Navigating Federal Contracting Is Doable
Experts offer small businesses tips to writing a winning contract
Breaking into the federal marketplace presents daunting challenges for small businesses, so panelists with inside know-how have offered tips to help smooth the arduous path for a business shot at government spending.
Hire talented proposal writers, learn the federal process, reach out to contracting officers for legitimate concerns and take advantage of agency small business directors, advised a panel of four experts.
Small business leaders must also invest time to draft and submit the otherwise burdensome requests for information, or RFIs, a process some said must fall into “a black hole” since rarely do they see any results.
But the RFIs provide federal contracting officers with valuable market research, shared Erv Koehler, a regional commissioner for the U.S. General Services Administration. “If you’re not presenting an RFI, you’re making a mistake,” Koehler said Thursday at the second in a series of courses about winning contracts with federal agencies, presented by AFCEA International Small Business Programs and sponsored by Karthik Consulting.
Be mindful of the limited time and staff in federal contracting offices, they said. The federal work force was hit by shrinking budget and staff reductions too, meaning they must process the same amount of work, if not more, with fewer people, offered Keith Nakasone, senior procurement executive, SES at the Federal Communications Commission. Proposals must be concise yet detailed enough to show best practices, a business history of performance and possible cost savings. “We don’t want the marketing jargon,” he said. “We want to know your capabilities, how you did something.”
Along those same lines, businesses should refrain from parroting wording from an agency’s request for proposal in hopes that using the correct buzz words, their proposals will get noticed, the panelists advised.
Small businesses might consider hiring personnel who truly understand government contracting, especially if they aim to break into the prime contractor level, offered Jeff Parsons, chief operating officer at AECOM Global Support Services.
In fiscal 2014, the U.S. government invested $440 billion on procurements, with more than $280 billion of that from the Defense Department alone. The Small Business Administration, established in 1953, governs what are called small business set-asides that seek to foster a healthy industrial base, create jobs and facilitate greater competition.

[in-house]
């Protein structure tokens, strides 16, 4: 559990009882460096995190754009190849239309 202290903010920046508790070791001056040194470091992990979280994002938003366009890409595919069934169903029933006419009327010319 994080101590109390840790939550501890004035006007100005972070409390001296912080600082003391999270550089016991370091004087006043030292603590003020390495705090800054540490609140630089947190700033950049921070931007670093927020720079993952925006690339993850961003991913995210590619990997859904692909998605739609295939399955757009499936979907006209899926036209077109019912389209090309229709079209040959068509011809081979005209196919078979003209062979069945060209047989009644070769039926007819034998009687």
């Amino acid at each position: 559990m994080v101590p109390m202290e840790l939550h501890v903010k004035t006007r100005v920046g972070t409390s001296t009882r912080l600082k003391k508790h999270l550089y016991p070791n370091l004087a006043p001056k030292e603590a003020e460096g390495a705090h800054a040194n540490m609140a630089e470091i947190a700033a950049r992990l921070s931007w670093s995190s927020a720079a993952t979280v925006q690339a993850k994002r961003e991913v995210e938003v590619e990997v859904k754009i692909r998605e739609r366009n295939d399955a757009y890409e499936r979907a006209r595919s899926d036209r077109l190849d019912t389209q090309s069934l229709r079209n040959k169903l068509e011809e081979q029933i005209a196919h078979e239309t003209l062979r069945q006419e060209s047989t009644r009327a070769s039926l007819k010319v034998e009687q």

Earlier this year, the Center for Public Policy and Private Enterprise School of Public Policy at the University of Maryland released a report of its analysis of the Defense Department’s implementation of small business set-asides. The program, though successful when focused on innovation, otherwise appears to be arbitrarily set and does not tend to promote growth of small businesses, the study concluded.
Last year marked the first time that the department exceeded goals for small business contracting, a result of an increased focus on programs, the Better Buying Initiative and the fact that the performance appraisals of senior executive service reflected whether they met small business goals. “There has been a great deal of emphasis placed on meeting the goal, and hopefully it wasn’t achieved at the expense of mission performance,” reads a portion of the center’s report. “However, no one we interviewed understood the rationale or methodology for developing the goals, or whether one even existed.”
Contrasting the goals of SBA programs to help small businesses, the set asides can create a “perverse incentive not to grow,” the report states. The unintended consequence revealed that “small businesses often choose to limit growth and remain small to avoid disqualifying themselves for small business set-asides and thus, become dependent on the subsidized federal contracts to survive,” the report states. “As a result, firms frequently do not graduate, negating one of the primary goals.”
The report prompted some federal contracting officers to investigate the finding and ponder initiatives that might help level the playing field for new mid-sized companies that must compete against giant contracting firms for federal dollars, Harry Hallock, deputy assistant secretary for procurement for the Army, told course attendees.
But the issue also made a debut on the political stage, as some large companies lobby lawmakers to quash efforts that might provide advantages to medium-sized business now competing for the same dollars.
Federal contracting officers understand and appreciate how difficult the process and can be, and in spite of the rumors, small business representatives can speak with them, Hallock said. “You can always talk to the contraction officer if you have a serious issue.”
An emerging trend in the federal contracting world follows the GSA’s One Acquisition Solution for Integrated Services, or OASIS, small business multiple award, indefinite delivery indefinite quantity contracts that provide flexible and innovative solutions for complex professional services. The measure leverages the GSA’s better buying power for cost savings. “Why create something new if another agency already has the expertise,” Hallock asked.